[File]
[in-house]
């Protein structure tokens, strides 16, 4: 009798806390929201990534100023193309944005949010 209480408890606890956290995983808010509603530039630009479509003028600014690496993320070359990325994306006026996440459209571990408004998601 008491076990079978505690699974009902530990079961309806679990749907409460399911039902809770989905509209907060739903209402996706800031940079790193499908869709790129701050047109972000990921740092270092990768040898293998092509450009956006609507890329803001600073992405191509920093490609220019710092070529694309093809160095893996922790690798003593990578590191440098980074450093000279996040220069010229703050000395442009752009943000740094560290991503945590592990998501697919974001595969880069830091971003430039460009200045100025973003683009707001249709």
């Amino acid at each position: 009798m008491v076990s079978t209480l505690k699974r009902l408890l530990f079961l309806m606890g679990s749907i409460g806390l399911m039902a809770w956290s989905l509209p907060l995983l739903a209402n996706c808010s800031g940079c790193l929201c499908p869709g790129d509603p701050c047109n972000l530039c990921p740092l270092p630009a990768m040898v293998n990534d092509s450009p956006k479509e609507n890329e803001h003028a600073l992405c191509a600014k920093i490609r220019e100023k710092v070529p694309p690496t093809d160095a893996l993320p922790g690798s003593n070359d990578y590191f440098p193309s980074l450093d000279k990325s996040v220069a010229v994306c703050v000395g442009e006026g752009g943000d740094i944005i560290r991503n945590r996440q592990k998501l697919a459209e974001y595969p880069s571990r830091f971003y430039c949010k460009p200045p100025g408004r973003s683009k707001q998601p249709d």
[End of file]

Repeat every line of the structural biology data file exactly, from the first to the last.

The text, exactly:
[in-house]
């Protein structure tokens, strides 16, 4: 009798806390929201990534100023193309944005949010 209480408890606890956290995983808010509603530039630009479509003028600014690496993320070359990325994306006026996440459209571990408004998601 008491076990079978505690699974009902530990079961309806679990749907409460399911039902809770989905509209907060739903209402996706800031940079790193499908869709790129701050047109972000990921740092270092990768040898293998092509450009956006609507890329803001600073992405191509920093490609220019710092070529694309093809160095893996922790690798003593990578590191440098980074450093000279996040220069010229703050000395442009752009943000740094560290991503945590592990998501697919974001595969880069830091971003430039460009200045100025973003683009707001249709």
């Amino acid at each position: 009798m008491v076990s079978t209480l505690k699974r009902l408890l530990f079961l309806m606890g679990s749907i409460g806390l399911m039902a809770w956290s989905l509209p907060l995983l739903a209402n996706c808010s800031g940079c790193l929201c499908p869709g790129d509603p701050c047109n972000l530039c990921p740092l270092p630009a990768m040898v293998n990534d092509s450009p956006k479509e609507n890329e803001h003028a600073l992405c191509a600014k920093i490609r220019e100023k710092v070529p694309p690496t093809d160095a893996l993320p922790g690798s003593n070359d990578y590191f440098p193309s980074l450093d000279k990325s996040v220069a010229v994306c703050v000395g442009e006026g752009g943000d740094i944005i560290r991503n945590r996440q592990k998501l697919a459209e974001y595969p880069s571990r830091f971003y430039c949010k460009p200045p100025g408004r973003s683009k707001q998601p249709d």